Defendant next argues that Abdellah provided ineffective assistance because he permitted the judge to question three defendants at the same time while taking their guilty pleas, and did not object to the procedure. While we do not condone the procedure, any substantive arguments defendant now raises regarding its impropriety under Rule 3:9-2 are deemed waived since they could have been raised on direct appeal, and were not. R. 3:22-4.

We assume arguendo that Abdellah's failure to object to the procedure was an error and that defendant has proven the first prong of the Strickland test. We are, nonetheless, hard-pressed to see how defendant has demonstrated that had he objected, a different result would have occurred, in particular, defendant would not have entered his guilty plea.

In this regard, defendant testified that when asked by the judge if they were all United States citizens, the other two defendants answered "yes," but he said "no." He further contends that somehow his voice was drowned out by the other two and the transcript inaccurately reflects a single answer, "yes," but does not reflect his answer. Defendant testified that when this happened, he looked over to Abdellah, who shook his head indicating defendant should not say anything else.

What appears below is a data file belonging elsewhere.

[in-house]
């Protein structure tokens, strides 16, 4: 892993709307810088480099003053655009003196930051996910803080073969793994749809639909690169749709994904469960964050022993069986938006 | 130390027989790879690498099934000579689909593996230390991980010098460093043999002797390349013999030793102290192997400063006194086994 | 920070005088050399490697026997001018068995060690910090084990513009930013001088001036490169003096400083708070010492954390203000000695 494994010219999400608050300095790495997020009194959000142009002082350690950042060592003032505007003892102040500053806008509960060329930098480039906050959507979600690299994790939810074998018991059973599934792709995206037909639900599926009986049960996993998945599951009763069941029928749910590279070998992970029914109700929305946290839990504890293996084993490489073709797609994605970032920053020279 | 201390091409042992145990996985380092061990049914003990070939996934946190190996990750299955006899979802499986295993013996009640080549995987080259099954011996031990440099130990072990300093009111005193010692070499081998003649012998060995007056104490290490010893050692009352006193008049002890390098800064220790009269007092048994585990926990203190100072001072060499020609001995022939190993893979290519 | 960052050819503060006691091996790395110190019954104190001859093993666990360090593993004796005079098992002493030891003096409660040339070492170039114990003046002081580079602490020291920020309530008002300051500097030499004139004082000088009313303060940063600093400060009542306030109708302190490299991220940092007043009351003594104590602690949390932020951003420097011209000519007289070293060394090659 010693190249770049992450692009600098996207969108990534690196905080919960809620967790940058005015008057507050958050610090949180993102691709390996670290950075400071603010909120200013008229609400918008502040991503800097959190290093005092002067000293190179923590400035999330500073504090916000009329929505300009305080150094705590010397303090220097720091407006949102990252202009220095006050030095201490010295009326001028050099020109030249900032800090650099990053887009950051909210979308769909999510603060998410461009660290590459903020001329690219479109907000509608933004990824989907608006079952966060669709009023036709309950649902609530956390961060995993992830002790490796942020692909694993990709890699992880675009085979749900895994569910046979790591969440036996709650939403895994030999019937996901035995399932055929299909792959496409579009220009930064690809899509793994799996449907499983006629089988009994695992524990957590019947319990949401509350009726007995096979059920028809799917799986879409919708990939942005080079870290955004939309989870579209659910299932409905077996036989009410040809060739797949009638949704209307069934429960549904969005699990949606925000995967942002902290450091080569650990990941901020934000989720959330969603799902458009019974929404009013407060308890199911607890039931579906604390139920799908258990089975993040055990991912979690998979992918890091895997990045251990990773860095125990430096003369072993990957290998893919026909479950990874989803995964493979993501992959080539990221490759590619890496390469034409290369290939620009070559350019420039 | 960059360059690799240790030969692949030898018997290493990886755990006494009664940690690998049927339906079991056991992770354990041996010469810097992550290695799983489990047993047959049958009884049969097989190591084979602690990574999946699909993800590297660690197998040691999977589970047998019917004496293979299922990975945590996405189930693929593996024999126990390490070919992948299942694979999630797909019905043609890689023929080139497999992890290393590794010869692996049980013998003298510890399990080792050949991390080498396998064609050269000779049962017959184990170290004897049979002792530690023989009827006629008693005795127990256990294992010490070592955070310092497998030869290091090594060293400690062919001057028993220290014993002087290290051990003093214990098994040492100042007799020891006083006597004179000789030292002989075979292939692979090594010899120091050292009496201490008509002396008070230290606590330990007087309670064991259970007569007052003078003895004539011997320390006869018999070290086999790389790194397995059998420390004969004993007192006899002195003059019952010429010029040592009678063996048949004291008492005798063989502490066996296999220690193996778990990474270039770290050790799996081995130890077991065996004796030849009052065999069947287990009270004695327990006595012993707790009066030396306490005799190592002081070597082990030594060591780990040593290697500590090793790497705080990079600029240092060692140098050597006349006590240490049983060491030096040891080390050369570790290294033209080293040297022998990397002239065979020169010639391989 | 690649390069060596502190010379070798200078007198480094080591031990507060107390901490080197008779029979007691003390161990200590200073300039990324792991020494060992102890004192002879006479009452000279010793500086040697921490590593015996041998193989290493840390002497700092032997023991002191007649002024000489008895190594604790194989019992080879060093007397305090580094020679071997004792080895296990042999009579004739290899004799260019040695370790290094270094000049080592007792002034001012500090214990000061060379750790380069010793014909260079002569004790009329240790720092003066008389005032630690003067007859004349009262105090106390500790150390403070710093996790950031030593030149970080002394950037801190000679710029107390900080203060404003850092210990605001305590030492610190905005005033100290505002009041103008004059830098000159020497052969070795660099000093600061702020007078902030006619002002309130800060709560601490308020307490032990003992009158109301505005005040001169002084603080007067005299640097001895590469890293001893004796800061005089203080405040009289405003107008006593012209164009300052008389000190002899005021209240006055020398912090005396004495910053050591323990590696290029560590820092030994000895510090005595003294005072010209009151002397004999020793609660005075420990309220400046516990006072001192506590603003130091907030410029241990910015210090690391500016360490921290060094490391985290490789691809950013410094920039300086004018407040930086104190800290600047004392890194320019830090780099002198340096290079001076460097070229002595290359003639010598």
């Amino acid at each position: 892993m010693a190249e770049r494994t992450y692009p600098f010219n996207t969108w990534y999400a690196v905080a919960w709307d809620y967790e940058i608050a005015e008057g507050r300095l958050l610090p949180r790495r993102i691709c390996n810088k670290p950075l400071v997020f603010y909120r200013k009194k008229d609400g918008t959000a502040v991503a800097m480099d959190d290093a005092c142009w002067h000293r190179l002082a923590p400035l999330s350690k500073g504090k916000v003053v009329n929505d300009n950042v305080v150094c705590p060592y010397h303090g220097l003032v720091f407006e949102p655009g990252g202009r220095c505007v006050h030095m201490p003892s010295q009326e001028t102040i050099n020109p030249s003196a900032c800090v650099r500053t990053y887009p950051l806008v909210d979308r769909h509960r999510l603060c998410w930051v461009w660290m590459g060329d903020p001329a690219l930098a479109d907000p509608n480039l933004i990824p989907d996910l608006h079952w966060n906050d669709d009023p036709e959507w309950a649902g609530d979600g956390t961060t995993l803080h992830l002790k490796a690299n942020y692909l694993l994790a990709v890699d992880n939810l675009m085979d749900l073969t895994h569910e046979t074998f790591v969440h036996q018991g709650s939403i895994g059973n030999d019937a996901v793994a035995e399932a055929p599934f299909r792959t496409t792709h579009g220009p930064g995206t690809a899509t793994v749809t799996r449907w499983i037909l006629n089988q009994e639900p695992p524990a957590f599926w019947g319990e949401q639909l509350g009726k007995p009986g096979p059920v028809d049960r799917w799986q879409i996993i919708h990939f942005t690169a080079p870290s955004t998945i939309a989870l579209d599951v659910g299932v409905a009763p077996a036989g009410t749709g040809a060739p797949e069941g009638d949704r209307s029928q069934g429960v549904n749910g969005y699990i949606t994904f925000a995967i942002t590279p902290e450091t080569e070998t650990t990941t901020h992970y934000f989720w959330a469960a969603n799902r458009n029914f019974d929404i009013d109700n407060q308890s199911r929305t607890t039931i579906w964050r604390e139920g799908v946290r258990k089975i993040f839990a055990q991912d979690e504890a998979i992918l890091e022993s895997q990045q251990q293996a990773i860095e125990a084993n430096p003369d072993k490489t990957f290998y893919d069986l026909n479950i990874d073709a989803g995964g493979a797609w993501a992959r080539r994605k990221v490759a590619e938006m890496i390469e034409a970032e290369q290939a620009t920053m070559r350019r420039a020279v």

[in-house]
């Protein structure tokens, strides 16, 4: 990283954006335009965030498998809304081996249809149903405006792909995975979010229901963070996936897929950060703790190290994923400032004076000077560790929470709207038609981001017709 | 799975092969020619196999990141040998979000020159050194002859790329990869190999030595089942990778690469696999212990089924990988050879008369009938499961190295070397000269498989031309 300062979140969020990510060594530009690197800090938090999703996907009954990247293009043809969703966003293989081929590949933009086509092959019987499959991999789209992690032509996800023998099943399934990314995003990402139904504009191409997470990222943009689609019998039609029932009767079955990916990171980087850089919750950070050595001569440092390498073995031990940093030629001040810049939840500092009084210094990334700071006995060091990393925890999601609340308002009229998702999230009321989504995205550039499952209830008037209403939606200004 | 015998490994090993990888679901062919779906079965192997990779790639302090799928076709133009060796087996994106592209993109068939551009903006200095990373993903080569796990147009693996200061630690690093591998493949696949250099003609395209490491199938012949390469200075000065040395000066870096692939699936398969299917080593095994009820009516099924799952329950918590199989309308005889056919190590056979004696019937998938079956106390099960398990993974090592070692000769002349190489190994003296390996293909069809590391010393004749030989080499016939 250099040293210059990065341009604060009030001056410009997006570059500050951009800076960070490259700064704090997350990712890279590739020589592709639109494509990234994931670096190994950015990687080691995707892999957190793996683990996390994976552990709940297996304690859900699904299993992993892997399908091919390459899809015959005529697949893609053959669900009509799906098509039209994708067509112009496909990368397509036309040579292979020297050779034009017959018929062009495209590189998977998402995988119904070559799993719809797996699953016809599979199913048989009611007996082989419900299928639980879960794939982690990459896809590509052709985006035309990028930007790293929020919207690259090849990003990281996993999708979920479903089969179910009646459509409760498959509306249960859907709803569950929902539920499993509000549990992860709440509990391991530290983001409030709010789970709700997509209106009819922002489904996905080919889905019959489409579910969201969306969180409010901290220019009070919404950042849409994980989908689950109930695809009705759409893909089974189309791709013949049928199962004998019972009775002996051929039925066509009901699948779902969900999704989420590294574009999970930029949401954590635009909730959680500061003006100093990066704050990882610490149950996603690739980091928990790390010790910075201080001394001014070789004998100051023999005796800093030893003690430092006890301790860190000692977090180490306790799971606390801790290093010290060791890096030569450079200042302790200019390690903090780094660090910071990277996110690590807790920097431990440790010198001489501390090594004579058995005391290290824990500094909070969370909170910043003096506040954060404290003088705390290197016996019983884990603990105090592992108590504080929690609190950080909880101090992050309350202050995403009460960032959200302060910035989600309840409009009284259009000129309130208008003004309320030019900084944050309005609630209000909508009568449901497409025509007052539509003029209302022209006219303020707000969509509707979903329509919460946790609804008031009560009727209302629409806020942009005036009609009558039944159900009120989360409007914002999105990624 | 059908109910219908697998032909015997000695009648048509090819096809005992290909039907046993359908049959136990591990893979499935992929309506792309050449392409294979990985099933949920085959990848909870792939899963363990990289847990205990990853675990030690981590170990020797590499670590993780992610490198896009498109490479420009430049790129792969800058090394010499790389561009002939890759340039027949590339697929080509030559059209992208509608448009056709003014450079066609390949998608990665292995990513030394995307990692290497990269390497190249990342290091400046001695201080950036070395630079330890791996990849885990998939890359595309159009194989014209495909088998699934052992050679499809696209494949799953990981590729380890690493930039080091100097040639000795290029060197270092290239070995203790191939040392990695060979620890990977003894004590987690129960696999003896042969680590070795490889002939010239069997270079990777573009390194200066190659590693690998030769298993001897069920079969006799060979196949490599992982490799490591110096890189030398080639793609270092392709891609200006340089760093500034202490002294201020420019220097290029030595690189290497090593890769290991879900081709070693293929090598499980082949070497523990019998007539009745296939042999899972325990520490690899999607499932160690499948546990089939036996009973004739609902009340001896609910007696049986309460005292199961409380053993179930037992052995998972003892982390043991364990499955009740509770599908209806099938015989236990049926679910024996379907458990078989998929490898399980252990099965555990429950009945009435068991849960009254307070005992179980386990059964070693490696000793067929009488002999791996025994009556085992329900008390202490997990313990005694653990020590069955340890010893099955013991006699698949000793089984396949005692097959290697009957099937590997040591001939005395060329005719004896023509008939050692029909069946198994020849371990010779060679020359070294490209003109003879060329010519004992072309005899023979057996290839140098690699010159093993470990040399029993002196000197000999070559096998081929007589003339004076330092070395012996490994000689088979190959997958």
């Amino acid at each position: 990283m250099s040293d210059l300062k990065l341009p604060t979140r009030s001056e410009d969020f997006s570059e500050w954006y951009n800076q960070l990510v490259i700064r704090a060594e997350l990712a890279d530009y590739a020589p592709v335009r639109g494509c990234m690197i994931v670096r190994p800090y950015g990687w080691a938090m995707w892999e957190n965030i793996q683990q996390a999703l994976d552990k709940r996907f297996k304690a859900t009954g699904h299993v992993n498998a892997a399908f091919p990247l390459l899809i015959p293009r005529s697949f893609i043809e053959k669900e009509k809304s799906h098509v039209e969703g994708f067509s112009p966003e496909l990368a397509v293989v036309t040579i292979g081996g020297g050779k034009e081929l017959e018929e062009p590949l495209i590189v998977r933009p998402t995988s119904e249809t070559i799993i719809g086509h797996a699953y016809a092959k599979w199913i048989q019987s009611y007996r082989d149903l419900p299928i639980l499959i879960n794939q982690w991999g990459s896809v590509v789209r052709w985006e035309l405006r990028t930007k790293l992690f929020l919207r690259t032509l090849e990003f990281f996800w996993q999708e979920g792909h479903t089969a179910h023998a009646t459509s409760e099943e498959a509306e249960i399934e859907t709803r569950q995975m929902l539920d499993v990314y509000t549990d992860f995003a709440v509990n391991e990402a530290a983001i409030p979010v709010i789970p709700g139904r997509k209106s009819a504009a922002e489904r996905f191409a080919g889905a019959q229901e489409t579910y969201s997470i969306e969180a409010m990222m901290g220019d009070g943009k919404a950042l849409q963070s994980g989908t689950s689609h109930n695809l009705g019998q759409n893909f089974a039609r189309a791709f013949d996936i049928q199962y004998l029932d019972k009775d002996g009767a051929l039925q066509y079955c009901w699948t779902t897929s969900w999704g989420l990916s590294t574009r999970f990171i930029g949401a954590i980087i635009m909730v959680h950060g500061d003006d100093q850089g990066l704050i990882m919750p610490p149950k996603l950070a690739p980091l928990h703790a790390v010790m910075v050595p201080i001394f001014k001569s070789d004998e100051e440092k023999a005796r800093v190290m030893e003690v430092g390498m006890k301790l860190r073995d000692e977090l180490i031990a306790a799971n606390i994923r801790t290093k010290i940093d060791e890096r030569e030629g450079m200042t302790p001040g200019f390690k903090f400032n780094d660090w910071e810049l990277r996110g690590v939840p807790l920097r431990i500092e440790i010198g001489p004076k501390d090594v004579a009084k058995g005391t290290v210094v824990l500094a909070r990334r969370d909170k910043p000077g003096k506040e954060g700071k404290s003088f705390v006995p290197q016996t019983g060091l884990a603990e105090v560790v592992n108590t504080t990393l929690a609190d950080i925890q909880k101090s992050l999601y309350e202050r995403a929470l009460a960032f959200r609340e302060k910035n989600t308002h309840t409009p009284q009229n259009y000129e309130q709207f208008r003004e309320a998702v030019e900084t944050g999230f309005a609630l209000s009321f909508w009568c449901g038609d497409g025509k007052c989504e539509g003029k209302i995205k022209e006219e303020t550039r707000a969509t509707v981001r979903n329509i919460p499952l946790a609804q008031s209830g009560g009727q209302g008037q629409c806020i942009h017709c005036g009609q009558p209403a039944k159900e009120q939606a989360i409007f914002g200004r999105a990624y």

However, it is clear from the PCR judge's findings that he did not believe that defendant ever advised Abdellah that he was not a citizen. We think it was implicit in this finding that the judge did not believe defendant's testimony that he actually said "no" when questioned by the judge; rather, the judge concluded the transcript accurately reflected a "yes" answer from all three defendants. Thus, even if Abdellah had objected to the procedure, and even if defendant's plea allocution was taken individually, it would not have altered the result in the least.

Lastly, defendant argues that Abdellah provided ineffective assistance because he did not adequately explain the substantive law regarding the bad check charge. Defendant argues that because the check he gave Marczak was "post-dated," the presumption set forth in N.J.S.A. 2C:21-5, i.e., that he knew the check would not be paid when presented, was unavailable to the State. Therefore, the prosecution would have had a more difficult time in proving that he knew the check was drawn against insufficient funds.

However, we find this argument unpersuasive for two reasons. First, the PCR judge specifically did not believe defendant's testimony that had he known about the lack of any presumption he would not have pled guilty. As the judge noted, defendant's reason to now make such a claim, years after pleading guilty, was his imminent deportation. Second, when asked at the time of his guilty plea, defendant told the judge that he knew the check he issued to Marczak was not good when he gave it to him, thus admitting all the elements of the crime without reservation. Defendant never protested his innocence regarding the charge, and even now only claims that Marczak was supposed to call him before cashing the check. In short, even if Abdellah did not fully explain the substantive law to defendant, we have no doubt that it did not matter. Defendant would have still pled guilty pursuant to the generous plea agreement because he acknowledged he had no defense to the charge.